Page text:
Riley’s Chief Chaplain: He’s Seen Raw And Beautiful Moments



Young Web 1

Rev. J. Daniel Young will retire at the end of next month after more than 20 years as a chaplain at Riley Hospital for Children. Through the years, his mission has always been the same: Listen to what is on their hearts.

He remembers walking into the hospital room and seeing that 10-year-old girl lying in the bed, facing the window.

Her back was to Rev. J. Daniel Young.

She was in the pediatric intensive care unit and had just had surgery – her 19###sup/sup### surgery.

Of course, thought Rev. Young to himself, this girl was in no mood to talk to him, a hospital chaplain. So, he approached her mother.

“I’d like to talk to you about your daughter and see how I can help.”

Little did Rev. Young know that 10-year-old girl was awake and listening. And she had something to tell him.

“I can talk,” she said. “I want to talk.”

And so, Rev. Young and that girl sat in that room and talked. She helped him understand what it was like to be a child in a hospital. The loneliness. The fear. The pain. 

Rev. Young asked if there was anything he could do for her.

“Yes there is,” she said. “I need some big time prayer.”

They prayed together for her healing. Such a poignant, raw moment.

“That is one of the things that keep us going,” says Rev. Young, a chaplain and the manager for Spiritual Care and Chaplaincy Services at Riley Hospital for Children at IU Health. “Sometimes we reach out to offer our help and we get more blessed.”


Blessed. Riley most certainly has been blessed, too. Rev. Young, for the past 20 years, has been a chaplain at the hospital.

About 10 years ago, he became manager, overseeing the program. And next month, he will retire.

“It is bittersweet, because I love Riley,” he says. “And I love the care, the teamwork, how we all work together.”

Through the years, Rev. Young has worked in the PICU, heart unit, infant unit and surgery. He has lent an ear, a hand and a kind, compassionate heart anywhere he might be needed.

He sees clearly the mission of what he does.

“We try to help people understand what they need in terms of their coping,” he says. “Where do people find meaning? Where do people find hope? What is in their heart? What do they need to share?”

Rev. Young and his team offers spiritual care, which is broader than religious care, he says.

“We work with people of all different faiths, as well as people who don’t profess a faith,” he says. “We are not there to preach but to listen to what is on their heart.” 

The job isn’t easy. Rev. Young concedes that he is typically there in the worst times. He has seen some tough moments. Some raw moments and some beautiful moments.

There was the prayer from the younger sibling of a little boy who was a patient at Riley.

Please heal my brother. He is my only brother and I need him to fill my heart with love. Thank you, God.

“Someone said to me, ‘I think Riley Hospital is a holy place.’ She got me to thinking about children, families and care givers I have known at Riley,” Rev. Young says. “It occurred to me that wherever children touch our hearts, there are signs of the Sacred.”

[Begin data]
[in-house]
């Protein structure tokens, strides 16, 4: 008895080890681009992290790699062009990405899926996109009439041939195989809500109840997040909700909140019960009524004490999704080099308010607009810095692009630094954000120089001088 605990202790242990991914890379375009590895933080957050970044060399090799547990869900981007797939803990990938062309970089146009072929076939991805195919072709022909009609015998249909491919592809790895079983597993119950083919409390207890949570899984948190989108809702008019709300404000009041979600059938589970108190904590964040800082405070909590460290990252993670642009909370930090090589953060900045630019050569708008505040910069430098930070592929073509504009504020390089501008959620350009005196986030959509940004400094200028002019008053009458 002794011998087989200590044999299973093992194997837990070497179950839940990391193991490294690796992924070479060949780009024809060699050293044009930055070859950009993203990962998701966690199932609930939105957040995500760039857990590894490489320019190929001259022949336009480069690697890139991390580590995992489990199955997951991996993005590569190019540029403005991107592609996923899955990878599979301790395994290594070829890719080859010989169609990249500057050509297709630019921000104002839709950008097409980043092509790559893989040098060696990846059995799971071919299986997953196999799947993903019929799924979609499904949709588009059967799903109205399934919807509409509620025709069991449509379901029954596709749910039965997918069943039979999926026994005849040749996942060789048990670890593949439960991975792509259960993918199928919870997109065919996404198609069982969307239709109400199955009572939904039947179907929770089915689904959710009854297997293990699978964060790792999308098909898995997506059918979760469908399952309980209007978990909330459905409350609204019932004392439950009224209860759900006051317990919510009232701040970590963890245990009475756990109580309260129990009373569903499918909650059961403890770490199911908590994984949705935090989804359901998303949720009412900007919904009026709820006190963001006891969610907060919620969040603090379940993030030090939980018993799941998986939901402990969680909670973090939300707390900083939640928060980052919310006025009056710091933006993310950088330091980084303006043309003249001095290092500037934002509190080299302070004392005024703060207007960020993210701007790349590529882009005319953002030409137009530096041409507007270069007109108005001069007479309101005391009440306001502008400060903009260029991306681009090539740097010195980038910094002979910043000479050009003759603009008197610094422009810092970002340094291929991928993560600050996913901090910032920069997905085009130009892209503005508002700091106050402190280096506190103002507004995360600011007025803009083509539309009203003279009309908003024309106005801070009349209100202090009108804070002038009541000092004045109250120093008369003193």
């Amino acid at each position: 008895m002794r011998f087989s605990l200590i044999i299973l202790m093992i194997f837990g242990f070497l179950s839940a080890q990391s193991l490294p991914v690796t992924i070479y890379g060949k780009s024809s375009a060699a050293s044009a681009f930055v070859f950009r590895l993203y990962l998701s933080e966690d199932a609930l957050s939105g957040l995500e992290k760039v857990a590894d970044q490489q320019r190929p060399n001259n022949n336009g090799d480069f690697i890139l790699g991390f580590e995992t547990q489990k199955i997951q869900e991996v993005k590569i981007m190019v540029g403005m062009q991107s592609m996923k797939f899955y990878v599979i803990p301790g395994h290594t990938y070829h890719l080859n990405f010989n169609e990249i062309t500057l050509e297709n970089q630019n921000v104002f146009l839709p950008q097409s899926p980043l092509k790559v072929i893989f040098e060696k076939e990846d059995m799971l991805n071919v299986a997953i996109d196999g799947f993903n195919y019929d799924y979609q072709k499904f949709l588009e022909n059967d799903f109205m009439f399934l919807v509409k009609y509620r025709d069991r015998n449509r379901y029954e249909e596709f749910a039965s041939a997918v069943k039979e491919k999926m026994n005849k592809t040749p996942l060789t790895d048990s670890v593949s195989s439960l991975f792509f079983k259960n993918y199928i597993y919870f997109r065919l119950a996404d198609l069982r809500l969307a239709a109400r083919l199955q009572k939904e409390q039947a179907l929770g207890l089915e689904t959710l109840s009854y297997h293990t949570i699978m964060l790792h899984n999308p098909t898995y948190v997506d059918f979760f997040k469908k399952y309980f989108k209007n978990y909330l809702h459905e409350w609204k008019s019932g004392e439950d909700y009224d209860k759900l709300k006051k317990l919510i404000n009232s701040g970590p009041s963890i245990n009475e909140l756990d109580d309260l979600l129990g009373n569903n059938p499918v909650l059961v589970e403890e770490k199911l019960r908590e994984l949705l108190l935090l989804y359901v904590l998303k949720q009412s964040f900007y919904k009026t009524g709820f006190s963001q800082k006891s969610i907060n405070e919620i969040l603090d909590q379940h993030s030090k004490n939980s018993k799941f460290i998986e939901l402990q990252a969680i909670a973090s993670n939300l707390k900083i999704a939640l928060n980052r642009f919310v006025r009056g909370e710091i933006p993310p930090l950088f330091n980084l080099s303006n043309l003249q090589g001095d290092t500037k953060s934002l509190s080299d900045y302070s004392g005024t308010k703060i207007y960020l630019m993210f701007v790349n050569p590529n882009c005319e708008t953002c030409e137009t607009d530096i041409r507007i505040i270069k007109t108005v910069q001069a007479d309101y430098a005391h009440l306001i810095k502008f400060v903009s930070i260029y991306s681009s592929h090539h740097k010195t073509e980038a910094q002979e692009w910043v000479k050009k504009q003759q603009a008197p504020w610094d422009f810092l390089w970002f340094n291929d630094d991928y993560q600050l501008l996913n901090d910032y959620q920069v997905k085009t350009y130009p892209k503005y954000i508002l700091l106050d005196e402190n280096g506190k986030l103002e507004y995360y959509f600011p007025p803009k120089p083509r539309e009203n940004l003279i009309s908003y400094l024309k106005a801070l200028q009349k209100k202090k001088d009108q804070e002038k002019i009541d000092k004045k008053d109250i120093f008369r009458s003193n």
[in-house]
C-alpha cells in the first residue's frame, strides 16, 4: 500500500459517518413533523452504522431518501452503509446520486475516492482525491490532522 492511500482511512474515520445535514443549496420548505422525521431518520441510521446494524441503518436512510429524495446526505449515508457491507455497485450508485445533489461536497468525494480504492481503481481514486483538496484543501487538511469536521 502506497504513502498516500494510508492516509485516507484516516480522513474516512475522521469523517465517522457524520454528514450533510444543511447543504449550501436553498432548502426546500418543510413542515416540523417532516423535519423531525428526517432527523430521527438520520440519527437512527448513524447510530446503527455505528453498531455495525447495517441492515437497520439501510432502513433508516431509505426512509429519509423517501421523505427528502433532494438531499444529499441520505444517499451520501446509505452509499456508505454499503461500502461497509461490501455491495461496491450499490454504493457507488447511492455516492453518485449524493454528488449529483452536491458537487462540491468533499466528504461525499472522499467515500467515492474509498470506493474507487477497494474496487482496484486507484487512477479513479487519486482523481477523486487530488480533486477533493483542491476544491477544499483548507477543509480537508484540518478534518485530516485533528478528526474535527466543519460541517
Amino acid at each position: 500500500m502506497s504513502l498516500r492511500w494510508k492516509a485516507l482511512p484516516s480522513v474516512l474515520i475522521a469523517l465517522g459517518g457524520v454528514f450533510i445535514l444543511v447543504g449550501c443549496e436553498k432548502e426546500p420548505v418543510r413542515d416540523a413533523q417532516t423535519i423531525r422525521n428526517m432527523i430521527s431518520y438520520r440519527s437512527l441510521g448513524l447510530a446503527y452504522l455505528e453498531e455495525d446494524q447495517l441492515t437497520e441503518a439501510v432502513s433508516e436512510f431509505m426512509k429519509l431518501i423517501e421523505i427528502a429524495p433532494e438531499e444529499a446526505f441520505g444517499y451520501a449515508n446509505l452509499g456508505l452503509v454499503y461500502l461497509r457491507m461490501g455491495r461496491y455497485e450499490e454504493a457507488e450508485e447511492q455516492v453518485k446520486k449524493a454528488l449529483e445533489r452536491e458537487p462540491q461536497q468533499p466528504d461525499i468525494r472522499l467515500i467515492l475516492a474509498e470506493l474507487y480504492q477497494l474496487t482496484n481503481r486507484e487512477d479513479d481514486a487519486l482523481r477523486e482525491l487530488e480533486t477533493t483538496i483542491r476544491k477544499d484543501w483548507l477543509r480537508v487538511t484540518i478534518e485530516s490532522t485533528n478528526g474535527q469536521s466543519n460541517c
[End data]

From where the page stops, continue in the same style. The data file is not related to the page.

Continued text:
Chaplains inside a hospital are as much a part of the care team as the doctors and the nurses and the therapists. They round with the team and introduce themselves to patients.

They stay close to social workers and nurses to find out on, any given day, what patient might be struggling or have a need.

“Chaplaincy is often so over-looked, and they sometimes do the hardest jobs at the hospital,” says Annie Darragh, a Eucharistic minister who volunteers at Riley. “Rev. Young is one of the best people that I know and just wonderful with the families and patients at Riley.”

He knew from a very young age that ministry was for him.

Born in Mississippi, Rev. Young grew up in Senatobia, just south of Memphis. His father was an electric engineer at the Mississippi Power and Light Company. His mother was a teacher, but stayed at home to raise her three children.

When Rev. Young was a little guy, he thought he might want to be an airplane pilot or a nuclear engineer. But by the time he was in fourth or fifth grade, he knew.  

He wanted to one day be a minister.

“The church was always at the center of our family life,” he says. 

His family was very involved in the United Methodist church. He looked up to the pastors. His grandfather on his mom’s side had been a Methodist minister and his aunt and uncle had also been in the ministry.

As he headed off to college and then into training for ministry, Rev. Young felt the calling to chaplaincy. It best fit his personality -- being there one on one for people.  

“That is what suited me,” he says. “Being there for patients in a very close and personal way.”

More With Rev. Young

Personal: Rev. Young has been married 43 years to Becca. The couple has a son, a daughter-in-law and two grandchildren, a 6-year-old girl and 10-month-old boy.

About: He is a Board Certified Chaplain of the Association of Professional Chaplains and is also an ordained United Methodist Minister. Rev. Young has been a pastor in rural and urban congregations and a pediatric hospital chaplain since 1985. He came to IU Health in December of 1997.

Fun fact: Rev. Young played football and baseball in high school  and went on to play football at Northwest Mississippi Junior College, now Northwest Mississippi Community College.

In retirement: He and Becca plan to spend more time with their son’s family, who lives in St. Louis. They also plan to travel and take trips to national parks. Rev. Young says he will take a sabbatical for a period to reflect on his life and what is coming next. “Some people say ministers never retire,” he says, “and that is probably true.”

-- By Dana Benbow, Senior Journalist at IU Health.

   Reach Benbow via email or on Twitter @danabenbow.